You shouldn't have to do homework on how to beat the tippy-top lists to be competitive. You shouldn't be in a situation where the best you can possibly think up isn't as good as the super 'net lists and combos your opponents are looking up. You shouldn't have to shelve entire armies and your favorite Characters because they're so hopelessly outclassed. And you certainly shouldn't have to rush out and buy the latest and greatest, just to be able to stay on the table.

BUT, that brings me to another point. We all chose to collect our armies for a reason, and our commanders (this isn't a hobby anyone gets hooked on lightly). They change, and many of us have several of each, but we like to be able to bring any one of them to the table, have fun, and maybe pull off at least a tie or two.
In short, 40k is awesome. I love it, have loved it, and will always love it. That said, I will never field a Titan. I will not use Allies unless they are in a campaign, or make a LOT of sense in the fluff, and never just to have the best unit from another Codex just because. This won't be a problem in my friendly local games, but I will be forced to sigh and shake my head when I play local tournaments and find others who feel differently.

The big problem I come up against here is that I could easily play against someone (in a local tournament or larger tournament) who brings a Revenant Titan to the table. And, if one of those does land on the table and D-weapons are played as written, I'm dead. I have no defense against that, I can't bring my own Titan, and my chances of taking one down before it takes out my entire army first-turn are slim. The only possible hope would be to stay out of LoS with just about everything - but anyone who has played a local tournament knows that I can expect maybe one piece of true LoS blocking terrain, if any.

Yes, these "Power Lists" can be beaten. They can even be hard-countered. The internet is already buzzing with builds to counter super-heavies. But the last thing I want to do is build lists designed to hard-counter a single other list type. I want to have a balanced list, and fight against other at least reasonably balanced lists. I want to have to take casualties, to have tough choices, and to never have a runaway victory unless it was by pulling off a tactic that was appropriately brilliant and successful.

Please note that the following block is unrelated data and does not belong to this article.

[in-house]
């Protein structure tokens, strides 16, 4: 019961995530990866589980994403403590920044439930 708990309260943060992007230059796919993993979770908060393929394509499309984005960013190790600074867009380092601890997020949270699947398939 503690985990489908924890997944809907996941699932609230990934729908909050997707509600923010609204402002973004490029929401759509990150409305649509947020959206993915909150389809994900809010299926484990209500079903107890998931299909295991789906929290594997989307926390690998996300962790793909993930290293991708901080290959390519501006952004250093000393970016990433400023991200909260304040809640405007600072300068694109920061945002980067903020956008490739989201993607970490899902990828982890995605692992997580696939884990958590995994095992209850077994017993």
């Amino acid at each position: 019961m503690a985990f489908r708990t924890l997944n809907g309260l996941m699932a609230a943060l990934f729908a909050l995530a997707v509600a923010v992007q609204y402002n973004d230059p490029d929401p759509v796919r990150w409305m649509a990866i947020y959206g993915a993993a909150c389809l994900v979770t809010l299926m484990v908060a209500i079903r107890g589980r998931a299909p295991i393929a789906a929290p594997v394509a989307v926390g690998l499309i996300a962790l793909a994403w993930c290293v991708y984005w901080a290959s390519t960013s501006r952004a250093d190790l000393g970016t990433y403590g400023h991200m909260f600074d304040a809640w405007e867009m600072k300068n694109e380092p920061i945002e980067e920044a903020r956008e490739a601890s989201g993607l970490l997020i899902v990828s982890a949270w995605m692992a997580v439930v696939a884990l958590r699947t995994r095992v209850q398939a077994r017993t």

Here's what Feast of Blades Tournament organizers propose to do about the issue:

And, much as I don't like bans, I think they're right. I think they're isolating the core of what is truly hurting the fun, and keeping the spirit of the game. Good for them.

So that's my two-cents, whatever it's worth.

Gasp! A silver lining!

To shine a little light through the clouds in closing here, remember that if there is a Lord of War on the table and its army rolls to go first, the defender does get to Seize the Initiative on a 5+, every three Hull Points taken off a Lord of War grants an additional Victory Point, and an "Explodes!" result on the damage table, while it doesn't blow up the monster, does an additional D3 HP on top of the one for getting the hit. You get very lucky, and you can take out a Titan in a couple shots.

Also, Titans have no reliable defense against Flyers (I do love my Crimson Hunter something fierce!) and can be brought down by the usual anti-armor stuff. Bring some Lascannons, bring some Bright Lances (especially these, because Lances will put them on par with all other armor in the game).

If you want to bring down Titans as an Eldar player, Wraithguard, Fire Dragons, Fire Prisms and Wraithknights are obvious answers. However, against a D-gun a Wraithknight can be killed in one volley, watch out for that.
There is also a strong case to be made for Swooping Hawks, as their Haywire weapons don't care whether the armor they're tearing apart is a titan or a piece of tinfoil.  They can also be reliably placed out of sight of the Titan when arriving from Deep Strike, and are fast enough to have a decent chance of catching one.

I'll add more to this as I think of/hear of more ways to tackle the inevitable Lords of War as they march across tables worldwide.

Good luck, and happy gaming!